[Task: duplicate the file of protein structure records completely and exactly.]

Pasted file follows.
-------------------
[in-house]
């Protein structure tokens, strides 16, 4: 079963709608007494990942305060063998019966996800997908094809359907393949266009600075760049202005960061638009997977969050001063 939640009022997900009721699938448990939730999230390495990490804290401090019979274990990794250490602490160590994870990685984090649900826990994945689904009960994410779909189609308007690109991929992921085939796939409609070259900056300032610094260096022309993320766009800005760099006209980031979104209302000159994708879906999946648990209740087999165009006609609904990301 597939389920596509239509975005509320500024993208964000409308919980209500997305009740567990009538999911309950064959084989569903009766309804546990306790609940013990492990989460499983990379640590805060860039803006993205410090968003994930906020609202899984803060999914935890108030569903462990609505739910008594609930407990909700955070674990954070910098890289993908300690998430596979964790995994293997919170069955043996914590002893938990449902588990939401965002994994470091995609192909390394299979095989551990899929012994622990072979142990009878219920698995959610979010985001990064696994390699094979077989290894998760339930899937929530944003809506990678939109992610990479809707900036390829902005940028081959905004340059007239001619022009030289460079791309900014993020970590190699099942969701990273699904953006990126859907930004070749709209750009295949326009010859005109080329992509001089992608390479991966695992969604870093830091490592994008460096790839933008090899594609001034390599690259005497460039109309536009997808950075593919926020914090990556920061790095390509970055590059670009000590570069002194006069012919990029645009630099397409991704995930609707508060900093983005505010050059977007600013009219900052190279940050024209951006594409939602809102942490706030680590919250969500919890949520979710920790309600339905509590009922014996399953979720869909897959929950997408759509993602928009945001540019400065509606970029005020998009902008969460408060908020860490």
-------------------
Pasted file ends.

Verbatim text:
[in-house]
């Protein structure tokens, strides 16, 4: 079963709608007494990942305060063998019966996800997908094809359907393949266009600075760049202005960061638009997977969050001063 939640009022997900009721699938448990939730999230390495990490804290401090019979274990990794250490602490160590994870990685984090649900826990994945689904009960994410779909189609308007690109991929992921085939796939409609070259900056300032610094260096022309993320766009800005760099006209980031979104209302000159994708879906999946648990209740087999165009006609609904990301 597939389920596509239509975005509320500024993208964000409308919980209500997305009740567990009538999911309950064959084989569903009766309804546990306790609940013990492990989460499983990379640590805060860039803006993205410090968003994930906020609202899984803060999914935890108030569903462990609505739910008594609930407990909700955070674990954070910098890289993908300690998430596979964790995994293997919170069955043996914590002893938990449902588990939401965002994994470091995609192909390394299979095989551990899929012994622990072979142990009878219920698995959610979010985001990064696994390699094979077989290894998760339930899937929530944003809506990678939109992610990479809707900036390829902005940028081959905004340059007239001619022009030289460079791309900014993020970590190699099942969701990273699904953006990126859907930004070749709209750009295949326009010859005109080329992509001089992608390479991966695992969604870093830091490592994008460096790839933008090899594609001034390599690259005497460039109309536009997808950075593919926020914090990556920061790095390509970055590059670009000590570069002194006069012919990029645009630099397409991704995930609707508060900093983005505010050059977007600013009219900052190279940050024209951006594409939602809102942490706030680590919250969500919890949520979710920790309600339905509590009922014996399953979720869909897959929950997408759509993602928009945001540019400065509606970029005020998009902008969460408060908020860490």